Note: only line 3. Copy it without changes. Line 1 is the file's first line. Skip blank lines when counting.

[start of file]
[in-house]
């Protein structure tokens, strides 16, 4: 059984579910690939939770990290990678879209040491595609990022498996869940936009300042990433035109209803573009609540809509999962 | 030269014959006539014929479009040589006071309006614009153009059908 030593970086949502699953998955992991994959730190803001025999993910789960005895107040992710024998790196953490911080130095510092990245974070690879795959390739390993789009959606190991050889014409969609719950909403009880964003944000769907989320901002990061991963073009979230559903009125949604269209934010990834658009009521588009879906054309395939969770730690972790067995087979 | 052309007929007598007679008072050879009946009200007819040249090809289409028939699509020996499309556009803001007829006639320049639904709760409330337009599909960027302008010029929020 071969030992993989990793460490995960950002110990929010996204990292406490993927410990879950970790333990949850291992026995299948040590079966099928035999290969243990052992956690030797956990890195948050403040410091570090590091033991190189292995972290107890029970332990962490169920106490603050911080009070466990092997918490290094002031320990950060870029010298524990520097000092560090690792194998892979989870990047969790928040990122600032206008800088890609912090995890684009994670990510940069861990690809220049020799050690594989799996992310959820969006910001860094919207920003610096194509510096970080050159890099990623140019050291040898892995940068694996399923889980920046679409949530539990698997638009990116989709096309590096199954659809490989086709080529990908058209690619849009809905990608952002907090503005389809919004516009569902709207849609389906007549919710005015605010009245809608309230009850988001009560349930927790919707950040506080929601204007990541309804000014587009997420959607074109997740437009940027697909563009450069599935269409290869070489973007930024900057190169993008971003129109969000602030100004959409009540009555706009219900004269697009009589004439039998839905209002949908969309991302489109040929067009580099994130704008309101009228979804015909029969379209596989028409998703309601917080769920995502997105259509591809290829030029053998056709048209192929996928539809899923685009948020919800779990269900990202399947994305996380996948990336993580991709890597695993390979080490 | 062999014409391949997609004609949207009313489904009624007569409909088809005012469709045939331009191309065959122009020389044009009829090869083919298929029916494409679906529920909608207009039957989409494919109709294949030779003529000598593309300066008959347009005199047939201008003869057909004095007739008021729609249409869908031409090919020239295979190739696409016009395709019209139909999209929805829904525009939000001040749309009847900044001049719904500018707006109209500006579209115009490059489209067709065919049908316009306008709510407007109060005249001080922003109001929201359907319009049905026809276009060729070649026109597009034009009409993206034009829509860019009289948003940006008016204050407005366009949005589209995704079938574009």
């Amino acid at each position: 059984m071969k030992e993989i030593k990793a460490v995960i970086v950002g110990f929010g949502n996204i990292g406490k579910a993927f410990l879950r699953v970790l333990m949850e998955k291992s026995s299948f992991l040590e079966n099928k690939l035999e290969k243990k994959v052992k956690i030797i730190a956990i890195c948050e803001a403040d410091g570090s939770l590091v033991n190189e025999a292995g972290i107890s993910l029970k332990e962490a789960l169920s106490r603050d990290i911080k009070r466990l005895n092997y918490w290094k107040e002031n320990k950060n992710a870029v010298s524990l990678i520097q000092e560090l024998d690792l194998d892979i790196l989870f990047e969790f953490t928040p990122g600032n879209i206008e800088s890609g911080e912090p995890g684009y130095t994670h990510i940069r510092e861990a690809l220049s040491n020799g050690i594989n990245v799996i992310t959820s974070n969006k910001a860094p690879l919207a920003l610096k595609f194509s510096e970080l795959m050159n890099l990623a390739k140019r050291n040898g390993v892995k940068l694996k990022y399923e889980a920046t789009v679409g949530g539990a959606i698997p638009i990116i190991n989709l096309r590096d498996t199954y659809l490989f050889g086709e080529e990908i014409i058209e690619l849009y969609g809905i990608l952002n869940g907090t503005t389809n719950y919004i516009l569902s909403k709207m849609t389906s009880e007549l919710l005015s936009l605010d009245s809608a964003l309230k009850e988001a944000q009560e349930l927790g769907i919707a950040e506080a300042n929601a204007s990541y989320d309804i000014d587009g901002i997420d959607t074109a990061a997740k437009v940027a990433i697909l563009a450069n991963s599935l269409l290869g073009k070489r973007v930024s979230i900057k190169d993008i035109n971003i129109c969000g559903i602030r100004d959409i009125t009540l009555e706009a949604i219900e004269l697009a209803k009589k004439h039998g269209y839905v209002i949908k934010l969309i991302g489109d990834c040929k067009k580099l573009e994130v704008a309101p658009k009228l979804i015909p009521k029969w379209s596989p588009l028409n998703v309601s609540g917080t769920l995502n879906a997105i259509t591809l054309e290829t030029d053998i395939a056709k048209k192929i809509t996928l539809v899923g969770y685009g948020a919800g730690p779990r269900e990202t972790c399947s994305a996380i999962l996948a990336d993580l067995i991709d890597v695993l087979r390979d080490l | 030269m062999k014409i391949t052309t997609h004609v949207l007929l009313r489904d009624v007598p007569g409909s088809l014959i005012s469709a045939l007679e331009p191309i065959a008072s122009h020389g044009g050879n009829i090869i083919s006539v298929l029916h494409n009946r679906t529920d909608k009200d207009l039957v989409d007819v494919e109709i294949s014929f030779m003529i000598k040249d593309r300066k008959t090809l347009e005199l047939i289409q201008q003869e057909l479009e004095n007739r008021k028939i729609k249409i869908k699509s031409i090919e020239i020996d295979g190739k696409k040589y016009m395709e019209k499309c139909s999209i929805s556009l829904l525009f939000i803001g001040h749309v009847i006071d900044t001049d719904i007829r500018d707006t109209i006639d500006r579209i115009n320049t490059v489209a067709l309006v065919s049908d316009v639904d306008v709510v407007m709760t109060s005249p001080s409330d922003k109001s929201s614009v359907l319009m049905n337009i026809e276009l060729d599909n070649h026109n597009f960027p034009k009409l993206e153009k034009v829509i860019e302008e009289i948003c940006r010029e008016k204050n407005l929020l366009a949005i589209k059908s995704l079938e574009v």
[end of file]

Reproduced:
């Amino acid at each position: 059984m071969k030992e993989i030593k990793a460490v995960i970086v950002g110990f929010g949502n996204i990292g406490k579910a993927f410990l879950r699953v970790l333990m949850e998955k291992s026995s299948f992991l040590e079966n099928k690939l035999e290969k243990k994959v052992k956690i030797i730190a956990i890195c948050e803001a403040d410091g570090s939770l590091v033991n190189e025999a292995g972290i107890s993910l029970k332990e962490a789960l169920s106490r603050d990290i911080k009070r466990l005895n092997y918490w290094k107040e002031n320990k950060n992710a870029v010298s524990l990678i520097q000092e560090l024998d690792l194998d892979i790196l989870f990047e969790f953490t928040p990122g600032n879209i206008e800088s890609g911080e912090p995890g684009y130095t994670h990510i940069r510092e861990a690809l220049s040491n020799g050690i594989n990245v799996i992310t959820s974070n969006k910001a860094p690879l919207a920003l610096k595609f194509s510096e970080l795959m050159n890099l990623a390739k140019r050291n040898g390993v892995k940068l694996k990022y399923e889980a920046t789009v679409g949530g539990a959606i698997p638009i990116i190991n989709l096309r590096d498996t199954y659809l490989f050889g086709e080529e990908i014409i058209e690619l849009y969609g809905i990608l952002n869940g907090t503005t389809n719950y919004i516009l569902s909403k709207m849609t389906s009880e007549l919710l005015s936009l605010d009245s809608a964003l309230k009850e988001a944000q009560e349930l927790g769907i919707a950040e506080a300042n929601a204007s990541y989320d309804i000014d587009g901002i997420d959607t074109a990061a997740k437009v940027a990433i697909l563009a450069n991963s599935l269409l290869g073009k070489r973007v930024s979230i900057k190169d993008i035109n971003i129109c969000g559903i602030r100004d959409i009125t009540l009555e706009a949604i219900e004269l697009a209803k009589k004439h039998g269209y839905v209002i949908k934010l969309i991302g489109d990834c040929k067009k580099l573009e994130v704008a309101p658009k009228l979804i015909p009521k029969w379209s596989p588009l028409n998703v309601s609540g917080t769920l995502n879906a997105i259509t591809l054309e290829t030029d053998i395939a056709k048209k192929i809509t996928l539809v899923g969770y685009g948020a919800g730690p779990r269900e990202t972790c399947s994305a996380i999962l996948a990336d993580l067995i991709d890597v695993l087979r390979d080490l | 030269m062999k014409i391949t052309t997609h004609v949207l007929l009313r489904d009624v007598p007569g409909s088809l014959i005012s469709a045939l007679e331009p191309i065959a008072s122009h020389g044009g050879n009829i090869i083919s006539v298929l029916h494409n009946r679906t529920d909608k009200d207009l039957v989409d007819v494919e109709i294949s014929f030779m003529i000598k040249d593309r300066k008959t090809l347009e005199l047939i289409q201008q003869e057909l479009e004095n007739r008021k028939i729609k249409i869908k699509s031409i090919e020239i020996d295979g190739k696409k040589y016009m395709e019209k499309c139909s999209i929805s556009l829904l525009f939000i803001g001040h749309v009847i006071d900044t001049d719904i007829r500018d707006t109209i006639d500006r579209i115009n320049t490059v489209a067709l309006v065919s049908d316009v639904d306008v709510v407007m709760t109060s005249p001080s409330d922003k109001s929201s614009v359907l319009m049905n337009i026809e276009l060729d599909n070649h026109n597009f960027p034009k009409l993206e153009k034009v829509i860019e302008e009289i948003c940006r010029e008016k204050n407005l929020l366009a949005i589209k059908s995704l079938e574009v």